Tomatoes plants grow best and produce the most generous fruit harvests when allowed to sprawl and bask in the sun. Since tomato fruits are much heavier than the stems and foliage can support in any upright position, staking, trellising and using forms is helpful to give the tomatoes the structural strength they need. Since tomatoes are not natural climbers, ties are used to train the plants onto structures until they are integrated into the structure and can hold themselves in place.
Identify the largest tomato plant stems and stretch them upright against the support structure.
Tie the stalks to the structure in several places to secure them in place with flexible green garden ties or with uncoated cotton string. Make the connection snugly enough to keep the stalks upright but not so tight that the string or ties are tight against or cut into the plant tissue.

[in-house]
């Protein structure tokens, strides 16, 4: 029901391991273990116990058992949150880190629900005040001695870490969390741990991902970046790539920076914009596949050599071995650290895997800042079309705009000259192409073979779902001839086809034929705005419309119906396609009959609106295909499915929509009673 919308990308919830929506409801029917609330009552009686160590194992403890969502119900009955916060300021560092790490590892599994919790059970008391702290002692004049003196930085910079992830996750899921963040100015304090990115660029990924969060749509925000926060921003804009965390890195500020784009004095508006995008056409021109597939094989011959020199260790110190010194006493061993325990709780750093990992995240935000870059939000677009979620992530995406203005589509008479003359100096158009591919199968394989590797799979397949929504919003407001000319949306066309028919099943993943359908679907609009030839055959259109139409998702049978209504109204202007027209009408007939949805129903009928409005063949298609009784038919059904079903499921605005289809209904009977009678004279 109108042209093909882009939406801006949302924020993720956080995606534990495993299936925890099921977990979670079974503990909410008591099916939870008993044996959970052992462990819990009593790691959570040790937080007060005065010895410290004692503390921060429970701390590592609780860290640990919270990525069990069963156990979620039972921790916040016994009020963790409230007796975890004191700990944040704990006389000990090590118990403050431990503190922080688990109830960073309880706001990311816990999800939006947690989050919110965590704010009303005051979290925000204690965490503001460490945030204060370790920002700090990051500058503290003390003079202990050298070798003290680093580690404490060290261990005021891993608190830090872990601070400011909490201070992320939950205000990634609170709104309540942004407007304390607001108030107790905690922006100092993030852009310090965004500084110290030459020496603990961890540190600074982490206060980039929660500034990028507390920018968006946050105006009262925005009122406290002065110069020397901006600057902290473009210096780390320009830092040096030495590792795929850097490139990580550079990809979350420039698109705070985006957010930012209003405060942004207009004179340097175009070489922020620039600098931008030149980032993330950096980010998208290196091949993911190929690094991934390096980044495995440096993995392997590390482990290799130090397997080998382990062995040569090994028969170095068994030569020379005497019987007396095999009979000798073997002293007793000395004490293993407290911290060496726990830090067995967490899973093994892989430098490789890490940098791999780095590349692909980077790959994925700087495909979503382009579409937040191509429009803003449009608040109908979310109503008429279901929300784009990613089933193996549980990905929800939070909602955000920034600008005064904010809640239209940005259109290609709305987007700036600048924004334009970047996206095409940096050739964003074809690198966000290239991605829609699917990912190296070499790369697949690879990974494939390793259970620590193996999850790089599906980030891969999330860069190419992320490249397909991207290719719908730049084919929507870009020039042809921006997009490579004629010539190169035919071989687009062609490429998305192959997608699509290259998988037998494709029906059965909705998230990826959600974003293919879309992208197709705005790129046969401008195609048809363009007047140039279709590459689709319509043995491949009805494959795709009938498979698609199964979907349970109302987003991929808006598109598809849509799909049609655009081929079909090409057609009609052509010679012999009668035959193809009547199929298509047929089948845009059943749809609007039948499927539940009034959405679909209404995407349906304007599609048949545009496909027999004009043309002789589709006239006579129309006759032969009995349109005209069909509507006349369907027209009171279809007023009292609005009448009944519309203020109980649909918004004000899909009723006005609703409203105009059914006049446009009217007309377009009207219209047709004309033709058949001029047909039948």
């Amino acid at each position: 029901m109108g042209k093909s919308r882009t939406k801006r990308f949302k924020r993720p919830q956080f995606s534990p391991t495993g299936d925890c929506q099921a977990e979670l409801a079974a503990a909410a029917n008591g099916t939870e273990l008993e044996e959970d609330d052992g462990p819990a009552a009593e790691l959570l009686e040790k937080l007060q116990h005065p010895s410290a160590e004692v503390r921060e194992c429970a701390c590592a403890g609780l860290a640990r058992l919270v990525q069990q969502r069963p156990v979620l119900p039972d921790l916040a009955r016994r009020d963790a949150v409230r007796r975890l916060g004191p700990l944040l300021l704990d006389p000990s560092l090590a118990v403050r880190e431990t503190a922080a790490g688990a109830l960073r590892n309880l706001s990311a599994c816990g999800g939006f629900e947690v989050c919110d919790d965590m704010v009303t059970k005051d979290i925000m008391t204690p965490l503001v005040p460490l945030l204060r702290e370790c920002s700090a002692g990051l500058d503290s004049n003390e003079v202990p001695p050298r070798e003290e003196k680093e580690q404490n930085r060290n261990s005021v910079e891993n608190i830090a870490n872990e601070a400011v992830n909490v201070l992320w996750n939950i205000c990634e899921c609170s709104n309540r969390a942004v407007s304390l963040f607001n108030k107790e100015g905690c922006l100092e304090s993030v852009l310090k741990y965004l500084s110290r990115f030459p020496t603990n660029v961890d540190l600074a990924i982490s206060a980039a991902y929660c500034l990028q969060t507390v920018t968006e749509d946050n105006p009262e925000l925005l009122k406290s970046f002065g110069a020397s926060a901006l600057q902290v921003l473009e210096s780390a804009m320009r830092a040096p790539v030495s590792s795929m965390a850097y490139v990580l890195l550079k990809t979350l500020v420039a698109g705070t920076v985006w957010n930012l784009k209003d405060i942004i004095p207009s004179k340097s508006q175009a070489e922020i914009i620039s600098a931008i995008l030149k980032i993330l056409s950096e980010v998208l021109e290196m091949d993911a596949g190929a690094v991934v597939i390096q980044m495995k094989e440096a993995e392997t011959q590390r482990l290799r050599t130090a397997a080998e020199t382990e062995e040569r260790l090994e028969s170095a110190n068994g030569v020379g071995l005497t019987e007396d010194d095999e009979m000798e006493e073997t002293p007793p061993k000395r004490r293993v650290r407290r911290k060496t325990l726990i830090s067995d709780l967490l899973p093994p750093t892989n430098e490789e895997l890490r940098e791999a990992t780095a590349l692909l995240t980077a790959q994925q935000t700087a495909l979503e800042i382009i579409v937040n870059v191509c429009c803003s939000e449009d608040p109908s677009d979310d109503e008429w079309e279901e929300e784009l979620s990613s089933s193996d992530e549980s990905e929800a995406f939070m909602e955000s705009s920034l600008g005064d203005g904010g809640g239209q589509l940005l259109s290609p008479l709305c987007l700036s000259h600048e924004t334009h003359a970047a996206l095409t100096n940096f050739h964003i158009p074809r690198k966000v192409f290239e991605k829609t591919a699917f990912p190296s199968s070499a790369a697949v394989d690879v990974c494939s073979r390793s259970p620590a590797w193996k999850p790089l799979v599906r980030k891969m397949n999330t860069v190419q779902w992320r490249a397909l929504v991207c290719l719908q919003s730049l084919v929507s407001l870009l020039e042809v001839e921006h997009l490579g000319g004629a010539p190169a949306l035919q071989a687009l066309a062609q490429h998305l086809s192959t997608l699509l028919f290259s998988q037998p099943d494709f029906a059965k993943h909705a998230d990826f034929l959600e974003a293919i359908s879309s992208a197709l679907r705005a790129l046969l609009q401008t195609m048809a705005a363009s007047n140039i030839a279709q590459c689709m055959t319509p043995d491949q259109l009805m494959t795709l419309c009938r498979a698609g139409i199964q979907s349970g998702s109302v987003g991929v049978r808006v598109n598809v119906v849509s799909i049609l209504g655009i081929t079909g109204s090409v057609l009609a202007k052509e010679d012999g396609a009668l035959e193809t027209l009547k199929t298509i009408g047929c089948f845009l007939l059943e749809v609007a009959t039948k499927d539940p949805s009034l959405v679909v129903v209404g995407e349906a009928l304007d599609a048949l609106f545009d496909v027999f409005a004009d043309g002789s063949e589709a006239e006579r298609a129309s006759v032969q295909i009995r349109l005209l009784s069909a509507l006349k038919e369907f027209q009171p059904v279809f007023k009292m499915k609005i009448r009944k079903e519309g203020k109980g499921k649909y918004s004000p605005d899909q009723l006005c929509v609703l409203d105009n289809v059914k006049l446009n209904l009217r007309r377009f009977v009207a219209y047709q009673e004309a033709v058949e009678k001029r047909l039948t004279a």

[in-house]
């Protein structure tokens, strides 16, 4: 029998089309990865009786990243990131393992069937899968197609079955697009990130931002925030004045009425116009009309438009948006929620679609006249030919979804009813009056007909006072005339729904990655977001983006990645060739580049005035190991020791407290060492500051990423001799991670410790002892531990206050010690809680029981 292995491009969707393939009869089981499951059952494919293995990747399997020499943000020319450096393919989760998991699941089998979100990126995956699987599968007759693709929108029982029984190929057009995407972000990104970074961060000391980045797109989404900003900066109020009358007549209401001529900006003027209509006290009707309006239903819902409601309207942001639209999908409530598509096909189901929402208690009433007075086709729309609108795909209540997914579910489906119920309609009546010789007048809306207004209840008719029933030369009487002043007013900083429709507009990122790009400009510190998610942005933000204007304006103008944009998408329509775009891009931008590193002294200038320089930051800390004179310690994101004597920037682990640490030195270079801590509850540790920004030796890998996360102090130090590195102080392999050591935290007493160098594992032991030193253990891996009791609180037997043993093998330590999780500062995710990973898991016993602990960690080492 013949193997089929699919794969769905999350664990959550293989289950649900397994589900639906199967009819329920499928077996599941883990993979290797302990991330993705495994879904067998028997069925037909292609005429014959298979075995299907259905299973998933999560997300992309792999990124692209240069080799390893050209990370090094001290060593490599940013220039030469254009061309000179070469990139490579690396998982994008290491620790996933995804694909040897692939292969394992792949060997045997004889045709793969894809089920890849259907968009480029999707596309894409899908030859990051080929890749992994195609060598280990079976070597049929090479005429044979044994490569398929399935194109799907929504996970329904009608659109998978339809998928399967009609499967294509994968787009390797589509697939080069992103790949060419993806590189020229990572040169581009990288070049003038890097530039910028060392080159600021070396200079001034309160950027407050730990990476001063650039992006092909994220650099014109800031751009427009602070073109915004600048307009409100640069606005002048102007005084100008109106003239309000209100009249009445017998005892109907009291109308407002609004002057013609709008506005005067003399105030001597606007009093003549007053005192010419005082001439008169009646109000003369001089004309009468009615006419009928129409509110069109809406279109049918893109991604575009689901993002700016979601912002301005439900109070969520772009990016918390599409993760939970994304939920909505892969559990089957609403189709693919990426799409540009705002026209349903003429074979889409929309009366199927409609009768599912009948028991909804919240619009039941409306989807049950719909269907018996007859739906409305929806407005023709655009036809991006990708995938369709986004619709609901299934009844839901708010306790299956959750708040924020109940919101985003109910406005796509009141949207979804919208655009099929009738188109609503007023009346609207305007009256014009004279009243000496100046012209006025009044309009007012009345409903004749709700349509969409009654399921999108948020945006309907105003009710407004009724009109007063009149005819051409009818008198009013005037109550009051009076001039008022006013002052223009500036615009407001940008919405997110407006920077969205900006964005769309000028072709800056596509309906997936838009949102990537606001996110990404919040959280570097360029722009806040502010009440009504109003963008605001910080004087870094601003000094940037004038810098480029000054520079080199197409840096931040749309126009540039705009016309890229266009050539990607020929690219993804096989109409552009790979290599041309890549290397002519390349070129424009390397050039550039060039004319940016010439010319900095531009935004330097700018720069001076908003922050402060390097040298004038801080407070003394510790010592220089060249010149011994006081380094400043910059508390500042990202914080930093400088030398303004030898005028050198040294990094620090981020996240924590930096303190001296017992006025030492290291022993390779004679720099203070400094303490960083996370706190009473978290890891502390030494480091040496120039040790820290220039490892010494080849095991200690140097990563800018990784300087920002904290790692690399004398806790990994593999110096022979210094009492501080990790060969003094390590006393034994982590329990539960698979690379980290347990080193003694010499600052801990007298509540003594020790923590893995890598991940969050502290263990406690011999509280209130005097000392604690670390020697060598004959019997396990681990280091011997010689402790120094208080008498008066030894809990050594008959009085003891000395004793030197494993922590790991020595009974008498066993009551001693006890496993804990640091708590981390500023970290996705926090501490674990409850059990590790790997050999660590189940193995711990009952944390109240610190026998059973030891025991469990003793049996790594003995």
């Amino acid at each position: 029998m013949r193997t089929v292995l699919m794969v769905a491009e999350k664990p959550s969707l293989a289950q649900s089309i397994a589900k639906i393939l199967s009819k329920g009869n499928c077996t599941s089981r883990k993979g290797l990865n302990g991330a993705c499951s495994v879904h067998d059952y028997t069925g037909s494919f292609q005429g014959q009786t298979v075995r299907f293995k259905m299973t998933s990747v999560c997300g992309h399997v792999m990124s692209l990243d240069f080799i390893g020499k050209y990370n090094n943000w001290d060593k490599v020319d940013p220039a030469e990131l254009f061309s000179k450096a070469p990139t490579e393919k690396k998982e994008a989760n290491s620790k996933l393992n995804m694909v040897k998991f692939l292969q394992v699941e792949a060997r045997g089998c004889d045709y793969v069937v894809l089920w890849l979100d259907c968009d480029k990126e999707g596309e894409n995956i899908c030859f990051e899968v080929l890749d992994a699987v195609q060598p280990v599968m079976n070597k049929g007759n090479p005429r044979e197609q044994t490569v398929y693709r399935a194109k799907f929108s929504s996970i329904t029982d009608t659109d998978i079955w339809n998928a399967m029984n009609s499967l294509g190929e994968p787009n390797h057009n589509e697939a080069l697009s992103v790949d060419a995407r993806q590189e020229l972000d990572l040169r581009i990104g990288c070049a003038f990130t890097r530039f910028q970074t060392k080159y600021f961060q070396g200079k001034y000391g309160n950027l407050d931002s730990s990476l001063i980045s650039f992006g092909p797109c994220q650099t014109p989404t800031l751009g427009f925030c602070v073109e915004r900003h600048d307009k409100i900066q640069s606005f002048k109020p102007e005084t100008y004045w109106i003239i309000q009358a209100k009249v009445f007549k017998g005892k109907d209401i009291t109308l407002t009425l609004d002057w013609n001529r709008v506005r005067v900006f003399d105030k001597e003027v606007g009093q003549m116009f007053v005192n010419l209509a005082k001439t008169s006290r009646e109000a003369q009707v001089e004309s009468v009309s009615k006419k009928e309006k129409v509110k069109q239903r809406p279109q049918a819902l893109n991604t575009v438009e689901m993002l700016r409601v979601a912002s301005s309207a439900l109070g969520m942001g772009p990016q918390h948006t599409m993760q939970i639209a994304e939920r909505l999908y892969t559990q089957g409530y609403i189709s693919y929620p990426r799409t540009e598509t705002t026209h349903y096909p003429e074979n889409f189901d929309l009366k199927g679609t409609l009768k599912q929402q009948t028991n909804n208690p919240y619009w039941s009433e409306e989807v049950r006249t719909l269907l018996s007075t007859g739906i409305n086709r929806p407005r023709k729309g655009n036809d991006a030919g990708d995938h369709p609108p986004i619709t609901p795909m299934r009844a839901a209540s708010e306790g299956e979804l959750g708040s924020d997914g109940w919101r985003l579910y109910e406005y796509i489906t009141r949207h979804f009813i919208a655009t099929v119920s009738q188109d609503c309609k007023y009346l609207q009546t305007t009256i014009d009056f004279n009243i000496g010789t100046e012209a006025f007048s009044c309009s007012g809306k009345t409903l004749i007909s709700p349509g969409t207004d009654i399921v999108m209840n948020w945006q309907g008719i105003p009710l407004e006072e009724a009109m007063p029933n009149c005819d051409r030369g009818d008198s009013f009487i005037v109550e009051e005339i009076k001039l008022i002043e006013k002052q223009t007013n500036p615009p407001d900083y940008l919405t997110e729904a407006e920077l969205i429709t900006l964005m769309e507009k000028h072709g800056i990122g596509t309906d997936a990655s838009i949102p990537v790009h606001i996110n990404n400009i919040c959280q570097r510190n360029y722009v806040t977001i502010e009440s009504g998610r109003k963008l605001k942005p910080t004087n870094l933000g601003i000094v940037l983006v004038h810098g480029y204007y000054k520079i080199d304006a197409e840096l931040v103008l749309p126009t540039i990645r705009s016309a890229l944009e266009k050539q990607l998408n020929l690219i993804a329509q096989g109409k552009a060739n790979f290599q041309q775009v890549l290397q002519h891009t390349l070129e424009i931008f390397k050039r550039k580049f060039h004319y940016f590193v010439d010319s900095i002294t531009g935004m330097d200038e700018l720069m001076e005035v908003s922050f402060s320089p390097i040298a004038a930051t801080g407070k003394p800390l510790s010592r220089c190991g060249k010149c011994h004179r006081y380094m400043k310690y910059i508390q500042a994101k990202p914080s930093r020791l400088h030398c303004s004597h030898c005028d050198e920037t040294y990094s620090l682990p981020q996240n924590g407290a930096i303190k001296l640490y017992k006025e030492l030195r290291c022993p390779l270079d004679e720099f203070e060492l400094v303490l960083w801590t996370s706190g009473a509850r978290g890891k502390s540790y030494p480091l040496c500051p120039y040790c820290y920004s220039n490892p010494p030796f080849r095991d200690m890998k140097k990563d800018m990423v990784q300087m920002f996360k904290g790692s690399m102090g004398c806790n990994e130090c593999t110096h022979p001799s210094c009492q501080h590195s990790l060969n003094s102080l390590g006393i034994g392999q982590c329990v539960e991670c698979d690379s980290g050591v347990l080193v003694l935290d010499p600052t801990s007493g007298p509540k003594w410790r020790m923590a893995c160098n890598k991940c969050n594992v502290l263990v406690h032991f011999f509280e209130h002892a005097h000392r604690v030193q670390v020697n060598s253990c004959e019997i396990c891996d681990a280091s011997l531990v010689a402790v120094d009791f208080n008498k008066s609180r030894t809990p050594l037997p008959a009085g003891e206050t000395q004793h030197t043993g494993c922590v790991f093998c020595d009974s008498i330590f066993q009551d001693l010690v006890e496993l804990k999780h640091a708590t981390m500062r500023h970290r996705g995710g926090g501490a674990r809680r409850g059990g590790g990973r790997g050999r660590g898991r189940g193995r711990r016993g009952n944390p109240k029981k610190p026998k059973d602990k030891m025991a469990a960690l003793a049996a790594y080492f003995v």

Pull up the smaller stems and stalks and tie those onto the support structure, filling in between the large stems. Repeat this process for new stems as they grow long enough to reach the structure.
Cut down the ties at the end of the season with scissors and discard them along with the dead plant material.